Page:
Back to School (Anna Farmer #7)
It was with great sorrow that Anna trudged back to school the first day following her suspension. She got up early that rainy morning, visiting Oinky and Baby Lion in the barn and tearfully explaining that she would be absent again for a while.
Oinky and Baby Lion hadn’t the slightest clue what Anna was going on about as she blinked back water, but they figured it was very important, and so solemnly insisted on cuddling their friend to make her feel better. They were caught off-guard when Anna wrenched herself away from them, earnestly saying her goodbyes, and departed back towards the main house. Oinky rounded on Baby Lion, certain that whatever had just occurred was his fault. But it took one look from the drooping lion to remind Oinky that her friend was just as much affected by this as she was.
When Anna arrived at school, she moved to take her usual seat next to Bartholomew, who regarded her with something like shock.
“What is it?” Anna asked, perking up somewhat at the sight of her friend. “Bartholomew, are you okay?”
“I’m fine, Anna,” Bartholomew bemoaned. “I just didn’t expect to see you again, that’s all.”
“Why?” Anna blinked. “Suspensions are just a few days.”
“Yes, well, Maxine said that you had switched schools and were never coming back,” Bartholomew explained.
“I did not,” Anna huffed. “I’m perfectly happy being miserable at this school, thank you very much.”
“That’s what I said,” Bartholomew shrugged. “And then everyone called me a liar and I got in trouble for causing a ruckus.”
“But you didn’t cause the ruckus,” Anna pointed out, puzzled.
“Ruckuses seem to find me anyway,” Bartholomew drooped. “Without you, things have been awful, Anna. So awful I forgot the Very Important Thing I had to tell you.”
At first Anna’s fight or flight instincts were activated, as her first thought was of the Very Important Visitor who had come by her farm. But then reason came knocking and Anna remembered that Things were very different from Visitors which meant she had no reason to be alarmed.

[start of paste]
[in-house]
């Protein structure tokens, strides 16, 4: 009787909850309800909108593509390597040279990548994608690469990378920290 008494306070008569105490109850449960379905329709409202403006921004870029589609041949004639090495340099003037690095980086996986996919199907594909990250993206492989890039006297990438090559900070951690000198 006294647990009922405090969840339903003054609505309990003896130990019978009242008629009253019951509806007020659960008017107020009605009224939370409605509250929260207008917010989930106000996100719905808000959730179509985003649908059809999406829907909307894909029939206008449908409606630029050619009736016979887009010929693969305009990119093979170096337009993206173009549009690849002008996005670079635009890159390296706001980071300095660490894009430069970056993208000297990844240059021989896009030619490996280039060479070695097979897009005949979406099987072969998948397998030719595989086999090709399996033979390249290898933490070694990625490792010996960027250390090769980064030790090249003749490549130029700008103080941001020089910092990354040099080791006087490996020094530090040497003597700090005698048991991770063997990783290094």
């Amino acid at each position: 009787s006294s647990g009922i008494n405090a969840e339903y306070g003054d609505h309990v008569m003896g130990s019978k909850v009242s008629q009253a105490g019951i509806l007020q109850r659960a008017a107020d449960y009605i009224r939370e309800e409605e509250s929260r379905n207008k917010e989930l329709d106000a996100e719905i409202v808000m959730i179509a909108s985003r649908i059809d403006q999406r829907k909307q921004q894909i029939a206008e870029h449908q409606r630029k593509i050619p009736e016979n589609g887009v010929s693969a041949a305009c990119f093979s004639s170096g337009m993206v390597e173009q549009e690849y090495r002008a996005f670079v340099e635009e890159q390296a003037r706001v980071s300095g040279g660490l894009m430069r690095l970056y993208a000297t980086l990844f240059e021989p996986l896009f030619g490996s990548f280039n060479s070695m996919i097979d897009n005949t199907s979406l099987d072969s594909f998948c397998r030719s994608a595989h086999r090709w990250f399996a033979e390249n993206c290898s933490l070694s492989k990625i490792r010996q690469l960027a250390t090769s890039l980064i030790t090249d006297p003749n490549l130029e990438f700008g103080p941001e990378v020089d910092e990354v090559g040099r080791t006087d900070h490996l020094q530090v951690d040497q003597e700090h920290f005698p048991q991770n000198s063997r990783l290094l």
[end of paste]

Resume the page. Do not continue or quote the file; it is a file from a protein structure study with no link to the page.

“Oh, dear,” Anna told Bartholomew. “Can you try to remember what you’ve forgotten?”
“I’m trying right now,” Jake frowned, looking somewhat offended. “Can’t you see me thinking?”
“I can now,” Anna mediated hastily, although Jake did not look any more pensive than usual.
“Anna,” Mrs. Martinez smiled at the young girl as she passed out the worksheets for today. “It’s so nice to see you!”
“It’s nice to see you, Mrs. Martinez,” Anna turned to her teacher and smiled widely. “Although I am utterly and completely crushed to be back here, I have no hard feelings towards you or your presence.”
“Crushed?” Mrs. Martinez laughed nervously. “Why, I’m sure it’s not that bad.”
“You’re right, it’s worse,” Anna furrowed her brow. “Maybe ‘devastated’ would be a better word.”
“Well, maybe you’ll feel better once you start the assignment,” Mrs. Martinez lied, handing Anna a worksheet and moving on awkwardly.
Anna did not feel better once she started the assignment. In fact, she felt worse. The numbers and names seemed to jump off the paper, doing a little tap dance and swimming around Anna’s head the more she tried to focus. Try as she might, Anna couldn’t stop her thoughts from wandering back to Oinky, and Baby Lion, and all the things she’d rather be doing than this practice test for the practice test they’d be taking this month, which, itself, was also a practice test for a state-mandated larger test which tested the ability of the students to take tests.
By the time Anna emerged from the classroom at the end of the day, she was dizzy, stunned by the depths of boring and soul-crushing data points she’d been exposed to over the course of the lesson. She was so shaken that she staggered right into Maxine Marks, who paused her livestream long enough to say “Hey!” and call Anna a nasty name. Anna said nothing, merely fumbling on until she reached the front of the school for dismissal.
Outside, Anna paused, taking in the fresh air with deep, shaking breaths. “I’m okay,” she told herself. “I am perfectly okay.”
The fresh air did wonders for the little girl, and soon she was starting to feel like herself. Rejuvenated and ready to begin the day anew, Anna straightened her back, and then her overalls, and began to march home…
…only for a breathless Bartholomew to emerge from the school frantically, wheezing.
“Anna!” Bartholomew cried. “You’ll never believe it!”
“I’m not half bad at believing things,” Anna informed Bartholomew. “But shoot.”
“I’ve remembered my Very Important Thing,” Bartholomew told her. “It’s Jake! I’ve heard he’s joined the Ghosts.”
“Oh, wonderful,” Anna was so pleased to hear her customer had been found. She just had a single question. “Who are the Ghosts?”
Next: Jake’s Story!